The author David Crookes explains the industry well and I learnt from reading this article that Some universities are teaching the next generation of sound technicians all of the technical and communication skills they will need'' I believe that the point Mr Crookes is trying to convey is that music opens more doors than people believe and can increase your knowledge in multiple ways, not just creatively.

3 December 2012 at 08:40

Matt - look at the question - Does it ask you what you learn about the music industry? The key words in the question are 'benefits of a music degree' - your answer doesn't really address this so would only get around 3 or 4 out of 8.

You must make sure you are answering the question.

4 December 2012 at 01:51

The benefits of a degree in music include learning more skills than just 'simply playing an instrument' for example you learn the trades of 'the music industry' and about contract deals, business structure and how to get a record deal which are all necessary if you want to continue a career in music-in addition to learning the rules of classical, jazz or popular music. Nowadays they mix the 'theoretical education' with practical education. This is a benefit because they are skills needed for any musical job, for instance a 'venue performer' or musical director making it more accustomed to a variety of people taking the course and more people can take it. Another major benefit is you come away with a 'wide-ranging knowledge' of different 'periods' and 'cultures' of music. This includes the history of it, the formality and more. You need this to be able to speak about different topics in diverse situations and to look at music from different angles and understand complex levels of it; you learn about folk music, how popular it is today, where it originates from and how it influences other genres, (rock music comes from folk music originally and has certain elements from folk applied). This would show you can back up your facts with even more advanced knowledge and evidence. Graduating focuses solely on your skills of research that you demonstrate in your final year and a 12,000 word 'dissertation' This beneficial because the skills are 'transferable' and classed as relevent to a list of employers. Making a wider range of jobs avaiable to you in the future. Lucy Edwards.

4 December 2012 at 20:45

Well done 8/8!

You've hit the key words in the question, embedded quotations and showed the complexity of the article.

Shoutout coming your way!

6 December 2012 at 18:57

Achieving a degree in music benefits you in multiple ways such as; graduating with a 'wide-ranging knowledge of music' and this does not indicate to be 'simply playing an instrument'. Having a 'wide-ranging' knowledge of music includes knowledge of studio working, music business, recording compositions and many more. This benefits as these sets of qualifications and skills are recognized to be 'specialized' therefore not only is this considered beneficial in the music industry but also in other careers-it would be highly recognized on job applications or higher education applications. Another beneficial factor to be apparent is the 'opportunity' for performers and composers to work with professionals,(someone having a music degree) in the industry and this benefits as it enables chances to meet and 'collaborate' with students studying music. Working with others gains popularity within the social convention and this benefits by increasing the chances of one day gaining the 'richly reward'. When studying to achieve a music degree both 'theoretical' and 'practical' courses are mixed into one and this is a major beneficial factor as different genres, periods and cultures of music are included within the theoretical side and this relates back to gaining a 'wide-ranging' knowledge of music. The practical side includes ensemble performances,(relates back to working with others and gaining reputations) solo performances and compositions. Having both sides of these skills benefit by opening two routes for future plans; teaching and studying further about the 'history' of music, or pursuing a solo/ensemble career including performing as a 'recording artist', song writer and many more.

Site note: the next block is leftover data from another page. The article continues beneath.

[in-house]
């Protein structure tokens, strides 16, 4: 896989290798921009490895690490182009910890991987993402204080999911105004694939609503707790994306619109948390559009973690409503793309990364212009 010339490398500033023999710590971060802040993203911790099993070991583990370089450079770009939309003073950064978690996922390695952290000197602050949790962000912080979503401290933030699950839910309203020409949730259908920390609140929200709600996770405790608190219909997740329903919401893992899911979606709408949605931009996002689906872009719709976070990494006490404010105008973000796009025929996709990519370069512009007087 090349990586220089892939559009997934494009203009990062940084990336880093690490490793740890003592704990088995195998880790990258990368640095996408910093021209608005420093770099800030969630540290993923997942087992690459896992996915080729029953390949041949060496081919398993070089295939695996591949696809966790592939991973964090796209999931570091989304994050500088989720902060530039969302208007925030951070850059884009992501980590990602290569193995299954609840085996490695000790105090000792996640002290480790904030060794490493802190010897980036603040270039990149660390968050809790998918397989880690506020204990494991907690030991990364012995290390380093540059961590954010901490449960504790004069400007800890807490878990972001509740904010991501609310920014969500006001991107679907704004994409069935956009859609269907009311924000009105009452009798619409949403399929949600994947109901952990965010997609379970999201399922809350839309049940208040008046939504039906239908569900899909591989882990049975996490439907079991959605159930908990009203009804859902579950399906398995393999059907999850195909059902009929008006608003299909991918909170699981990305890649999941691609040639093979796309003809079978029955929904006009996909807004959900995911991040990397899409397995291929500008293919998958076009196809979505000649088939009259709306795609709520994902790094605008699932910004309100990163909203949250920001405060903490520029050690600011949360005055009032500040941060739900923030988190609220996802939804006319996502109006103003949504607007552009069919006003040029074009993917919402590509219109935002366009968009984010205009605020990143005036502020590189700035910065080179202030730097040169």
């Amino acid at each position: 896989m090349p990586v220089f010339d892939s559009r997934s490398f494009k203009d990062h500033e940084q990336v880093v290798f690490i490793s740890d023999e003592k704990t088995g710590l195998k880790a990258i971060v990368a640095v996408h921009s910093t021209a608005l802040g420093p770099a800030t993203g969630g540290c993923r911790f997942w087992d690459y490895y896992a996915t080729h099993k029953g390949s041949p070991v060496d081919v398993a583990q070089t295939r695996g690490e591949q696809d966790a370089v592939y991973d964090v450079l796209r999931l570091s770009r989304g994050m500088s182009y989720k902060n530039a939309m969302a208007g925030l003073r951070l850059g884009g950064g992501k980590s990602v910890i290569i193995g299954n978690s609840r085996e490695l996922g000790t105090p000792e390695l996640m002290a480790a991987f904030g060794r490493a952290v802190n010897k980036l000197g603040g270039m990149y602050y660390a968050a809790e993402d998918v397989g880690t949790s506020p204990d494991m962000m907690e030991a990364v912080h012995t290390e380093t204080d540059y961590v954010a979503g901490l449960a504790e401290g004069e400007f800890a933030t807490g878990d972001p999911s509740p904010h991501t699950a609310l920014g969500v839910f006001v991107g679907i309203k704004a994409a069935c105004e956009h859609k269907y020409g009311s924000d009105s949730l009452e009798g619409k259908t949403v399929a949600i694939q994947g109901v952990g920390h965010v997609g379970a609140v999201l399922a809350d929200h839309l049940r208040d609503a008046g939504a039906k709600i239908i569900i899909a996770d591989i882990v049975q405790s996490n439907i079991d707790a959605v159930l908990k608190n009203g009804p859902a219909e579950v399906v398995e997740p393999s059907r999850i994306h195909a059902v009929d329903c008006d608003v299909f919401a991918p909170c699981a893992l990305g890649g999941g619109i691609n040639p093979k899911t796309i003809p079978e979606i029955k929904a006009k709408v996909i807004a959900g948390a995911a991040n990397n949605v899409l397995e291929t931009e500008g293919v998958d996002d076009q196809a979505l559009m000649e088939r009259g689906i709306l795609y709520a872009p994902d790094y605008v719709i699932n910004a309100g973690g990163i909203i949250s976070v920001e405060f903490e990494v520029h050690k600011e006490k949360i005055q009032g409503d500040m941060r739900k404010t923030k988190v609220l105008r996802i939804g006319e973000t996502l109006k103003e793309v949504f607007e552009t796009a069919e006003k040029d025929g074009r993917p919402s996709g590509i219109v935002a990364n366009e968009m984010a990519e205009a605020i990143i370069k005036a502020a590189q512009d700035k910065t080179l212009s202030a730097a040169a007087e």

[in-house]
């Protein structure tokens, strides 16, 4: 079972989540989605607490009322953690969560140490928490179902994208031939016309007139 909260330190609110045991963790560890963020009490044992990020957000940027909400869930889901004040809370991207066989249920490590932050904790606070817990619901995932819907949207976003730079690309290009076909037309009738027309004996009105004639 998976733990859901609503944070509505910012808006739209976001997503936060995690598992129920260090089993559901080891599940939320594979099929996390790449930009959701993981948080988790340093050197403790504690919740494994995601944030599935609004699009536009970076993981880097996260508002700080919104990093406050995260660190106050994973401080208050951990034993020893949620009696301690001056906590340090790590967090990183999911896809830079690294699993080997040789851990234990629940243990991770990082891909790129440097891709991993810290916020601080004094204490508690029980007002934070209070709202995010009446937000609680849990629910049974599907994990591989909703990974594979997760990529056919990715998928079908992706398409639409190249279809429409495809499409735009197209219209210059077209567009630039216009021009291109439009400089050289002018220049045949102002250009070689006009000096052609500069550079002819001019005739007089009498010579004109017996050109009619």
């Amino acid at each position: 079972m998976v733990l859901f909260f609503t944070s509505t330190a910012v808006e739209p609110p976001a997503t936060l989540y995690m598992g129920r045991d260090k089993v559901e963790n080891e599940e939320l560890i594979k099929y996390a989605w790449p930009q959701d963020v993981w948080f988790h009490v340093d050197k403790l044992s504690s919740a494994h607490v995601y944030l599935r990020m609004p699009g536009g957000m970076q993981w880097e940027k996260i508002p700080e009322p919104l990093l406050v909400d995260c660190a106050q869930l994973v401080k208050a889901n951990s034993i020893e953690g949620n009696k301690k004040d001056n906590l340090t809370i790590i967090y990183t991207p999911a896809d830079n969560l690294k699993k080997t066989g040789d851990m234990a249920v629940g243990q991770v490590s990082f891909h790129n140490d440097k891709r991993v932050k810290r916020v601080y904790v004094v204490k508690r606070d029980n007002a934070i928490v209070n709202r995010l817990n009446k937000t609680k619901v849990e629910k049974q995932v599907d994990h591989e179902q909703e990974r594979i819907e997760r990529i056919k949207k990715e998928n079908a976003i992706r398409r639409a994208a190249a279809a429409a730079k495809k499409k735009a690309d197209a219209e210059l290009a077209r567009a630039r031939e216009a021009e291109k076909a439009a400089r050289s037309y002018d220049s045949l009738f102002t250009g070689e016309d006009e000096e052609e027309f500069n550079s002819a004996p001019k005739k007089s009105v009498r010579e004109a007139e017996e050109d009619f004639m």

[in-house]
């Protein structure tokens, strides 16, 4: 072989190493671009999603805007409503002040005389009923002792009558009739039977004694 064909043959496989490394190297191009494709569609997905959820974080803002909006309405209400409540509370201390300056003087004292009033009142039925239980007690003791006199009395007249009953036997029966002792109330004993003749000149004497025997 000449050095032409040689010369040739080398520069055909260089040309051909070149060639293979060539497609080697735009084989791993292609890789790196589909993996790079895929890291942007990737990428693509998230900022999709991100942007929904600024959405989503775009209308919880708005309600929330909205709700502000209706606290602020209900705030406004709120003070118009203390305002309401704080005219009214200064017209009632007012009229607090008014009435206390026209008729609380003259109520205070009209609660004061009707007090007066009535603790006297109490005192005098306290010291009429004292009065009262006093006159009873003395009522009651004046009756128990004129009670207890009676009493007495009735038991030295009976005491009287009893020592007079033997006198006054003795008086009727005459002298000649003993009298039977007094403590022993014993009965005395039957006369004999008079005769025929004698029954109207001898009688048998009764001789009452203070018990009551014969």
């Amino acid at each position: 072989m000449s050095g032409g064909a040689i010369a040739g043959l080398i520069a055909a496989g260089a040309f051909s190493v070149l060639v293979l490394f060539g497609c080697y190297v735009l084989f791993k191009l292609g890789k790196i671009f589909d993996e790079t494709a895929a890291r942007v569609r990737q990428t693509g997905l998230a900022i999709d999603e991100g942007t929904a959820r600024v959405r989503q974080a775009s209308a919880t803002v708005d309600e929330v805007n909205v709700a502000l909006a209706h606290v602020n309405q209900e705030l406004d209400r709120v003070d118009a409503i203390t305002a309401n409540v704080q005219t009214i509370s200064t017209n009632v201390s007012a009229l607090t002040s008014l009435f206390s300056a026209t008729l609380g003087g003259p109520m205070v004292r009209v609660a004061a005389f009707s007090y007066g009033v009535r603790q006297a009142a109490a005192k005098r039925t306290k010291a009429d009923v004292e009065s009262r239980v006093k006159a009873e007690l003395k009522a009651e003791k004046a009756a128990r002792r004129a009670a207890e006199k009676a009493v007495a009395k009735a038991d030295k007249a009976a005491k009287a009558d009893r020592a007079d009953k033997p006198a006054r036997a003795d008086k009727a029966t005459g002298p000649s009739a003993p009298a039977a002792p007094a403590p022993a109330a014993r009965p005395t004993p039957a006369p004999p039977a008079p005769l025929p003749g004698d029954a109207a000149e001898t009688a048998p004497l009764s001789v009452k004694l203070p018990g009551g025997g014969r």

A degree in music benefits not only in the 'music industry' but is notified in other job applications that do not include music as the degree offers a 'wide-ranging' set of skills and knowledge which are useful in many other careers.

6 December 2012 at 20:51

This is a strong answer but where you try to complicate things with more complex vocabulary it is difficult to understand the point you are making e.g.

Working with others gains popularity within the social convention and this benefits by increasing the chances of one day gaining the 'richly reward'.

Not sure what point you are making here. Look for complex ideas but don't over complicate your answer.

Still a top band answer but 7/8 rather than full marks.